Aadhaar has been understood as being ‘voluntary’ in nature. However, the government has left no stone unturned in mandating its use if one wants to interact with the government using any existing interface of exchange.
In an organizational structure, it is understood that two separate channels of communication exist. One is the formal channel of communication which follows the line of hierarchy of the organization.
Second is the informal channel, in the popular parlance, termed as ‘grapevine’. As the name suggests, the formal channel is the established, legitimate and verifiable channel of communication. However, communications still mostly happen through the informal channel, and though not having the formal backing of the organizational structure, such communication is more relied upon, sought after and followed.
The above analogy holds good for the way the process of Aadhaar implementation has unfolded in India. As far as formal communication goes, Aadhaar has always been portrayed as being ‘voluntary’ in nature. However, the government has left no stone unturned in mandating its use if one wants to interact with the government using any existing interface of communication between itself, or even the private service providers, and the people. So while the apex court of the country is yet to decide on the legitimacy of government’s actions that have intended to make Aadhaar mandatory for availing of entitlements, the government has yet again conceptualized the new National Health Protection Scheme revolving around Aadhaar as the primary document to be relied upon in order to identify beneficiaries. Whereas provisions have been made for the use of other documents if Aadhaar is not available, however it is also provided that a time limit will be advised to the patient for registering with Aadhaar, and treatment without Aadhaar will be given only for the first time.
We have already been a witness to a number of policy induced deaths, wherein people have died of starvation as they have been refused their entitled ration in absence of valid Aadhaar number. This is despite the maintenance of the recurrent narrative by the government and the courts alike that Aadhaar cannot be made mandatory, especially for identifying beneficiaries in case of entitlements.
Herein comes the crucial role of ‘grapevine’. Despite mandating of Aadhaar being illegal, the government and its agencies have created such a strong informal communication channel that it has been made practically impossible to avoid Aadhaar registration. For instance, recently I shifted into a new rented accommodation. I was very casually informed that the system itself would not allow registration of the rent agreement if I did-not provide my Aadhaar number. Similarly, I was being heavily pressurized by my telecom operator, a private company that it was mandatory for me to provide my Aadhaar details if I wanted my services to continue. In such cases it becomes irrelevant to argue on the legality of such actions as firstly, there is no hearing given to you and not even the slightest amount of energy is invested by the counterparty in understanding the facts of the situation. In the present times, no-one wants to be seen being on the wrong side of the government.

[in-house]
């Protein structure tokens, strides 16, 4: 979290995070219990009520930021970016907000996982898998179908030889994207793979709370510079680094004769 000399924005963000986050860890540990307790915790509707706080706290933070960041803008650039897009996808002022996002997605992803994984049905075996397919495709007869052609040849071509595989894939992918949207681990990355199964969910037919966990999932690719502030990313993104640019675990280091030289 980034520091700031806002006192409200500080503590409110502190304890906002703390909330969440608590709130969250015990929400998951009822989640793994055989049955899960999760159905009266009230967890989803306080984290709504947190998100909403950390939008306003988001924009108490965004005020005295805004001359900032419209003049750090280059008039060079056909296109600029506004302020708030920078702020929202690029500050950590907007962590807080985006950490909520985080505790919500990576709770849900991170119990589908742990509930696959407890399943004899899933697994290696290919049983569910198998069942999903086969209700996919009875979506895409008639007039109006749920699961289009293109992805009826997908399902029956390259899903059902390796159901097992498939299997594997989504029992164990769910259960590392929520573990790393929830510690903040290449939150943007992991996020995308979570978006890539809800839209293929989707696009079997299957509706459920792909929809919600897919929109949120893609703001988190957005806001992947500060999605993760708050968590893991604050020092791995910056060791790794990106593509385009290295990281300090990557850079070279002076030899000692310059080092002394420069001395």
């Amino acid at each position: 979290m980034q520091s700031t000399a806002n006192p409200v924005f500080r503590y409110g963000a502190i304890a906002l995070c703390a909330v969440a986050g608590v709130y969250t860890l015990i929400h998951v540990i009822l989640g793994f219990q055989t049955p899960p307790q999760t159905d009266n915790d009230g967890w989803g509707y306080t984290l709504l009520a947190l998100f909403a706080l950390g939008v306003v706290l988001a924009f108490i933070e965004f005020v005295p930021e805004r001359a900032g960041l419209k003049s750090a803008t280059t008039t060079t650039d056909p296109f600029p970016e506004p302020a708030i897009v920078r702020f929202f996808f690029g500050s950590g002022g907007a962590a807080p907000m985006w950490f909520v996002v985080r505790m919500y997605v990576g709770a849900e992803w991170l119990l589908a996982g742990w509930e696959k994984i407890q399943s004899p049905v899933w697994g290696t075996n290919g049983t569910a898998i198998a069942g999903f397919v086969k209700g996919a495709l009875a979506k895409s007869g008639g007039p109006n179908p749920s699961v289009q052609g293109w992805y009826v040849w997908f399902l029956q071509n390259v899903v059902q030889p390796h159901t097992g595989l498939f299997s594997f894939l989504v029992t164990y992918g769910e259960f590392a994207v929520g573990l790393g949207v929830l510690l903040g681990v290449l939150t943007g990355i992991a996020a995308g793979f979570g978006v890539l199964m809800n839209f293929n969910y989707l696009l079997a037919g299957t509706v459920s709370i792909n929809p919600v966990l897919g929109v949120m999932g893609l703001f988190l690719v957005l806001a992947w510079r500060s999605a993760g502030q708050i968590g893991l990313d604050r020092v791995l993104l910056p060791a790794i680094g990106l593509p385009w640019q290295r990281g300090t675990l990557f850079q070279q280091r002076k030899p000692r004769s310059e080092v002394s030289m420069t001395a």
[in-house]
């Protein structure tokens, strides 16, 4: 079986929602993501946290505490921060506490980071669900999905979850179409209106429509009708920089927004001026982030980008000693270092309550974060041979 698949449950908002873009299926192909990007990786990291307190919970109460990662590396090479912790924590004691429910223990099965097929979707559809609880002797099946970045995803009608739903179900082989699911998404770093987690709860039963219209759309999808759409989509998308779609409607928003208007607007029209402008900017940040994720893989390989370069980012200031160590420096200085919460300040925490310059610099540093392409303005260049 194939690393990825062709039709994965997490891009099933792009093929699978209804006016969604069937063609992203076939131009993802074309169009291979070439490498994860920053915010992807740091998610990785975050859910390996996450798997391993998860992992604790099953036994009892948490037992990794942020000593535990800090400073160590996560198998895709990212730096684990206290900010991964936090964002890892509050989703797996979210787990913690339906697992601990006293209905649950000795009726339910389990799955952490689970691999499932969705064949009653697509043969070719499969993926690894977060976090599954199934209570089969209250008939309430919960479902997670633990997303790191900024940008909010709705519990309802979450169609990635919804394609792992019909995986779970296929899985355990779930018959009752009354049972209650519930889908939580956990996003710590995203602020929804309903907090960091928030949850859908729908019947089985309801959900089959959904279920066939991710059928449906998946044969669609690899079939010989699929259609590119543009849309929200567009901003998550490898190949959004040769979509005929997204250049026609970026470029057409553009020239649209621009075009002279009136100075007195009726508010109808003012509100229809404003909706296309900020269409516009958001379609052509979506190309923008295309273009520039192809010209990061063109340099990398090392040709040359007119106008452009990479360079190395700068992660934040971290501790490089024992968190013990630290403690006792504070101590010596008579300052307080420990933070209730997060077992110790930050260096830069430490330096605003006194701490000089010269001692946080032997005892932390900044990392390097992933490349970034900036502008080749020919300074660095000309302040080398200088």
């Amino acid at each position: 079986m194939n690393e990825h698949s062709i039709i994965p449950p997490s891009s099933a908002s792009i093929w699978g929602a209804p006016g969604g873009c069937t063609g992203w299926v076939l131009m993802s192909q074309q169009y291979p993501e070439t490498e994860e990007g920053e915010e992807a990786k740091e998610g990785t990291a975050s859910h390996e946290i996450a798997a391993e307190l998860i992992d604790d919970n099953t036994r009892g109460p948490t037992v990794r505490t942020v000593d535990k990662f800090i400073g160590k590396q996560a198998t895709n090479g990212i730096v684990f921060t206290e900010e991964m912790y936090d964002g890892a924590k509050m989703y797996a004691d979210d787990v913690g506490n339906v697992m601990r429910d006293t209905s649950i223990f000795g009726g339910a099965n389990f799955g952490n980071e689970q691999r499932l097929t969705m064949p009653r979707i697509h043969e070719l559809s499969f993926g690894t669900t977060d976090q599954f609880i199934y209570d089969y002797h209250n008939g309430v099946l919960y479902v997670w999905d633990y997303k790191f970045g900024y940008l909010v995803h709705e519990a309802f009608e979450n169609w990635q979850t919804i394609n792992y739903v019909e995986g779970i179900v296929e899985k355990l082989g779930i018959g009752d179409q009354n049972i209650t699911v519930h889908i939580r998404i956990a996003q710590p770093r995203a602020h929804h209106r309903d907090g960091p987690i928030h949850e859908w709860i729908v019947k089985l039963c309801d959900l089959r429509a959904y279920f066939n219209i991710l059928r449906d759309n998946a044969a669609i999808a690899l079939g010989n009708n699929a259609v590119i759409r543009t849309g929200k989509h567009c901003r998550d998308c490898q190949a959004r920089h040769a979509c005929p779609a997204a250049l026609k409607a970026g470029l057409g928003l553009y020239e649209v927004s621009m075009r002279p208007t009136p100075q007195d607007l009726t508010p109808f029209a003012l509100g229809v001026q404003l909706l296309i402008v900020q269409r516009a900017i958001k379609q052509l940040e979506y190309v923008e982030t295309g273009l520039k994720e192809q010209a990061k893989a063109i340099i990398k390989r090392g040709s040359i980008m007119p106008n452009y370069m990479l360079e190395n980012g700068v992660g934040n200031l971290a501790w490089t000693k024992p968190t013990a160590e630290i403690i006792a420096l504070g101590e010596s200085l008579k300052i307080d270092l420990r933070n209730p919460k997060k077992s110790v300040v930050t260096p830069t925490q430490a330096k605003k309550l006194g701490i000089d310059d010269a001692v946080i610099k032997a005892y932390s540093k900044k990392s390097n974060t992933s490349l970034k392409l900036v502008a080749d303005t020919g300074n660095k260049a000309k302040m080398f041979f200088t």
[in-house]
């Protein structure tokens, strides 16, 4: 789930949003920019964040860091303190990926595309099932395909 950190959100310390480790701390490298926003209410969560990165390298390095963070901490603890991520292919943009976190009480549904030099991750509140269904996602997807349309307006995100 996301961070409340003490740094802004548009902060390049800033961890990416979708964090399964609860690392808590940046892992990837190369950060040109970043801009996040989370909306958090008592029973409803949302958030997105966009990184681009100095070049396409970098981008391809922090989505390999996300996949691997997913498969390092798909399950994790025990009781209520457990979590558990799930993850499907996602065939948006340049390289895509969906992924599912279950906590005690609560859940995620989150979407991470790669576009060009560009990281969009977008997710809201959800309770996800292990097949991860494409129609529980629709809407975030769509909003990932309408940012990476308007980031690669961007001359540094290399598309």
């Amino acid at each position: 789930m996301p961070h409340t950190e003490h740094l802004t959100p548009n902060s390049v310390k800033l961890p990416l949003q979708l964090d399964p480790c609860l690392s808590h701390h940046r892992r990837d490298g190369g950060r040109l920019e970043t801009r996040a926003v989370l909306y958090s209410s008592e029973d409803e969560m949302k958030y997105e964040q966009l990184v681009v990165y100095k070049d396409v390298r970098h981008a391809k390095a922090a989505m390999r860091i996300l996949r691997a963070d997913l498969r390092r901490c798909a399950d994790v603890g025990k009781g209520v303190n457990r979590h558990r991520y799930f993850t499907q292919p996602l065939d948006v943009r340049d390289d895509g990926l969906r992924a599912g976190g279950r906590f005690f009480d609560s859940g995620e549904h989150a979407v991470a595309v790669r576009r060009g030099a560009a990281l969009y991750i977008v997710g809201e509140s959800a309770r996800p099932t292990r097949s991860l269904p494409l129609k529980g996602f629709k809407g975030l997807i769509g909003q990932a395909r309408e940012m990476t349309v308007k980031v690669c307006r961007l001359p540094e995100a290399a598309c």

Secondly, even if you maintain your stand steadfastly, then you would have to be ready to either forget about availing of the service in question or be ready to fight long court battles, which is not a very viable option for many. Much worse, however, is the condition of those whose daily existence depends on their entitlements. The state has proven that it does-not shed even a false tear for those who are losing their lives even in the process of having to prove their legitimacy as Indian citizens.
It is amply clear that even court directions and legalities are not a concern when the executive decides to have its way. There are numerous ways and means through which the intended actions are carried out, while at the same time paying lip-service when it comes to obeying the law, and hoodwinking it in the process. The implementation of Aadhaar has been a case in point, where, despite contrary court directions, reports of misuse, security threats, even deaths of common people, the government has continued on its mission to make its use universal and mandatory. The new National Health Protection Scheme, in spirit, follows the same trajectory.